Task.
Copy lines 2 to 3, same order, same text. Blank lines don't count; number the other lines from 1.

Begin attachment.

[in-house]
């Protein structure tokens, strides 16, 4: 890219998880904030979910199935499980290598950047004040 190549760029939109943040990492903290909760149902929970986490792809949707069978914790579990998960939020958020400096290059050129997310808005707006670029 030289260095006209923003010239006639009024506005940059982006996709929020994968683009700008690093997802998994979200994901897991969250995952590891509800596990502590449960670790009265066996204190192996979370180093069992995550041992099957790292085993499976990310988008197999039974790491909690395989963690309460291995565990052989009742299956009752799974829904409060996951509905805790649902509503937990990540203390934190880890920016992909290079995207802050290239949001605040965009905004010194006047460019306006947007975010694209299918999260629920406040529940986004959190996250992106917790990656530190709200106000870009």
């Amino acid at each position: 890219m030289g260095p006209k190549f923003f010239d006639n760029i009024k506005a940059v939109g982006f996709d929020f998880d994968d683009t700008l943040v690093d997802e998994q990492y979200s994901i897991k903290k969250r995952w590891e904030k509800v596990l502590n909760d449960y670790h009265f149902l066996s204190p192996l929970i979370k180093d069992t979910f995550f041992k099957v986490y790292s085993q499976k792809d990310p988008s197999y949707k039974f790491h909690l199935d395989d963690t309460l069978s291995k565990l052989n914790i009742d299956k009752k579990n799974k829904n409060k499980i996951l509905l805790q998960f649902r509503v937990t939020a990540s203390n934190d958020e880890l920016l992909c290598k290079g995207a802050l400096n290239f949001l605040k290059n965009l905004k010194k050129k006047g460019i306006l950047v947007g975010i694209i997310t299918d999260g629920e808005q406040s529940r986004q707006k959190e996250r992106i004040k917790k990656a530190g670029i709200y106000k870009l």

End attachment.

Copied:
């Protein structure tokens, strides 16, 4: 890219998880904030979910199935499980290598950047004040 190549760029939109943040990492903290909760149902929970986490792809949707069978914790579990998960939020958020400096290059050129997310808005707006670029 030289260095006209923003010239006639009024506005940059982006996709929020994968683009700008690093997802998994979200994901897991969250995952590891509800596990502590449960670790009265066996204190192996979370180093069992995550041992099957790292085993499976990310988008197999039974790491909690395989963690309460291995565990052989009742299956009752799974829904409060996951509905805790649902509503937990990540203390934190880890920016992909290079995207802050290239949001605040965009905004010194006047460019306006947007975010694209299918999260629920406040529940986004959190996250992106917790990656530190709200106000870009």
């Amino acid at each position: 890219m030289g260095p006209k190549f923003f010239d006639n760029i009024k506005a940059v939109g982006f996709d929020f998880d994968d683009t700008l943040v690093d997802e998994q990492y979200s994901i897991k903290k969250r995952w590891e904030k509800v596990l502590n909760d449960y670790h009265f149902l066996s204190p192996l929970i979370k180093d069992t979910f995550f041992k099957v986490y790292s085993q499976k792809d990310p988008s197999y949707k039974f790491h909690l199935d395989d963690t309460l069978s291995k565990l052989n914790i009742d299956k009752k579990n799974k829904n409060k499980i996951l509905l805790q998960f649902r509503v937990t939020a990540s203390n934190d958020e880890l920016l992909c290598k290079g995207a802050l400096n290239f949001l605040k290059n965009l905004k010194k050129k006047g460019i306006l950047v947007g975010i694209i997310t299918d999260g629920e808005q406040s529940r986004q707006k959190e996250r992106i004040k917790k990656a530190g670029i709200y106000k870009l």